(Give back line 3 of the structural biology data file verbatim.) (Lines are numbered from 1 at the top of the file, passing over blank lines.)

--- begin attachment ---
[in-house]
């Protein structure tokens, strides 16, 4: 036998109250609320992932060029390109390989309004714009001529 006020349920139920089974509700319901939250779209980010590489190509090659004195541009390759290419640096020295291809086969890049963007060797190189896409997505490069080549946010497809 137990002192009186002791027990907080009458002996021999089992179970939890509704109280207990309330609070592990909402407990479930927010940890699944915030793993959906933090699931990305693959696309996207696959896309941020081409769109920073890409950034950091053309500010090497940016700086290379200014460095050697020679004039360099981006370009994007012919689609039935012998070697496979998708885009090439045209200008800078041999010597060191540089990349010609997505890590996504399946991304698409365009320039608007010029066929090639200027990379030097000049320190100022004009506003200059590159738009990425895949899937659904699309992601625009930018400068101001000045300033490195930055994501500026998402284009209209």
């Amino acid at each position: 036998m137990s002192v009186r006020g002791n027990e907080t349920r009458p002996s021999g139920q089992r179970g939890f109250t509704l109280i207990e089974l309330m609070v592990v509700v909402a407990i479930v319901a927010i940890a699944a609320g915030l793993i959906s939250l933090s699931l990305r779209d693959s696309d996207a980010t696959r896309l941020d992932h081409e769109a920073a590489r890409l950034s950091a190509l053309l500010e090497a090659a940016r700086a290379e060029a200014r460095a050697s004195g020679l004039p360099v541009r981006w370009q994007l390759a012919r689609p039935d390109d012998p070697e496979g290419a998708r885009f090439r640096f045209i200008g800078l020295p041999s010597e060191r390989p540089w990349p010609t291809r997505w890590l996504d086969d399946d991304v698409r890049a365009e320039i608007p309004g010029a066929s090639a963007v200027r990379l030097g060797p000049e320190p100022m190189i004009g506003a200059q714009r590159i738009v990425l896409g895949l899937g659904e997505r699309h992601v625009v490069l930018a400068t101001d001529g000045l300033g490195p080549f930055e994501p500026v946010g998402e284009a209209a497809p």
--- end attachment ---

């Amino acid at each position: 036998m137990s002192v009186r006020g002791n027990e907080t349920r009458p002996s021999g139920q089992r179970g939890f109250t509704l109280i207990e089974l309330m609070v592990v509700v909402a407990i479930v319901a927010i940890a699944a609320g915030l793993i959906s939250l933090s699931l990305r779209d693959s696309d996207a980010t696959r896309l941020d992932h081409e769109a920073a590489r890409l950034s950091a190509l053309l500010e090497a090659a940016r700086a290379e060029a200014r460095a050697s004195g020679l004039p360099v541009r981006w370009q994007l390759a012919r689609p039935d390109d012998p070697e496979g290419a998708r885009f090439r640096f045209i200008g800078l020295p041999s010597e060191r390989p540089w990349p010609t291809r997505w890590l996504d086969d399946d991304v698409r890049a365009e320039i608007p309004g010029a066929s090639a963007v200027r990379l030097g060797p000049e320190p100022m190189i004009g506003a200059q714009r590159i738009v990425l896409g895949l899937g659904e997505r699309h992601v625009v490069l930018a400068t101001d001529g000045l300033g490195p080549f930055e994501p500026v946010g998402e284009a209209a497809p």